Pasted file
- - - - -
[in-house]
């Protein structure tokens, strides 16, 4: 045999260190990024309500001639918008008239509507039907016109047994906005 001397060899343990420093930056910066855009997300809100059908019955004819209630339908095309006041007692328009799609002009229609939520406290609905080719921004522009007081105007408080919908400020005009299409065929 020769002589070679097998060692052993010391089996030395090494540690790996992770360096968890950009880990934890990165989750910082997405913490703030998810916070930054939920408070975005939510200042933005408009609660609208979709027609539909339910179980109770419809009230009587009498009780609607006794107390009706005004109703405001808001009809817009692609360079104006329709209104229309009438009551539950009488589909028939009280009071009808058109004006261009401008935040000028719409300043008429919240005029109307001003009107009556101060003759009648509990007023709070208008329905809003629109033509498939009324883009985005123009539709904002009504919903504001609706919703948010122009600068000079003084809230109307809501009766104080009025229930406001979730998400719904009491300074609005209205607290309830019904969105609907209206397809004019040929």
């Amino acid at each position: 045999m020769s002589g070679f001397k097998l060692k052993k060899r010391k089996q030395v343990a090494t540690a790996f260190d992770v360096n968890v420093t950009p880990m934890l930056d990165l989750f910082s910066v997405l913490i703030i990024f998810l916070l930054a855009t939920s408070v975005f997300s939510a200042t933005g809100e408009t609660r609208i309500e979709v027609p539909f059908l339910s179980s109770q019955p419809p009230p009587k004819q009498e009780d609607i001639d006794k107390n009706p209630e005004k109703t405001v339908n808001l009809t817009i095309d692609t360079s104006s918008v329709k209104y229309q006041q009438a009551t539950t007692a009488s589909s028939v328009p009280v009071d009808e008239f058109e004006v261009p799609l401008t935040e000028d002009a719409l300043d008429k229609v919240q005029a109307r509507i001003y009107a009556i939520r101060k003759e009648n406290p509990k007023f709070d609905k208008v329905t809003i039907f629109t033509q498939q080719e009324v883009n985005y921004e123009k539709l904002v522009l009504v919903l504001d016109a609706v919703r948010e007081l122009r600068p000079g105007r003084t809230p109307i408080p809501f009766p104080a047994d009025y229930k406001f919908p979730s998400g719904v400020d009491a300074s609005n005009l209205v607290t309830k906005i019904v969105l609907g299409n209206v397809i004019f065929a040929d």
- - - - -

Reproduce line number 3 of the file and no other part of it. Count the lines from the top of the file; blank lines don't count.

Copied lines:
């Amino acid at each position: 045999m020769s002589g070679f001397k097998l060692k052993k060899r010391k089996q030395v343990a090494t540690a790996f260190d992770v360096n968890v420093t950009p880990m934890l930056d990165l989750f910082s910066v997405l913490i703030i990024f998810l916070l930054a855009t939920s408070v975005f997300s939510a200042t933005g809100e408009t609660r609208i309500e979709v027609p539909f059908l339910s179980s109770q019955p419809p009230p009587k004819q009498e009780d609607i001639d006794k107390n009706p209630e005004k109703t405001v339908n808001l009809t817009i095309d692609t360079s104006s918008v329709k209104y229309q006041q009438a009551t539950t007692a009488s589909s028939v328009p009280v009071d009808e008239f058109e004006v261009p799609l401008t935040e000028d002009a719409l300043d008429k229609v919240q005029a109307r509507i001003y009107a009556i939520r101060k003759e009648n406290p509990k007023f709070d609905k208008v329905t809003i039907f629109t033509q498939q080719e009324v883009n985005y921004e123009k539709l904002v522009l009504v919903l504001d016109a609706v919703r948010e007081l122009r600068p000079g105007r003084t809230p109307i408080p809501f009766p104080a047994d009025y229930k406001f919908p979730s998400g719904v400020d009491a300074s609005n005009l209205v607290t309830k906005i019904v969105l609907g299409n209206v397809i004019f065929a040929d």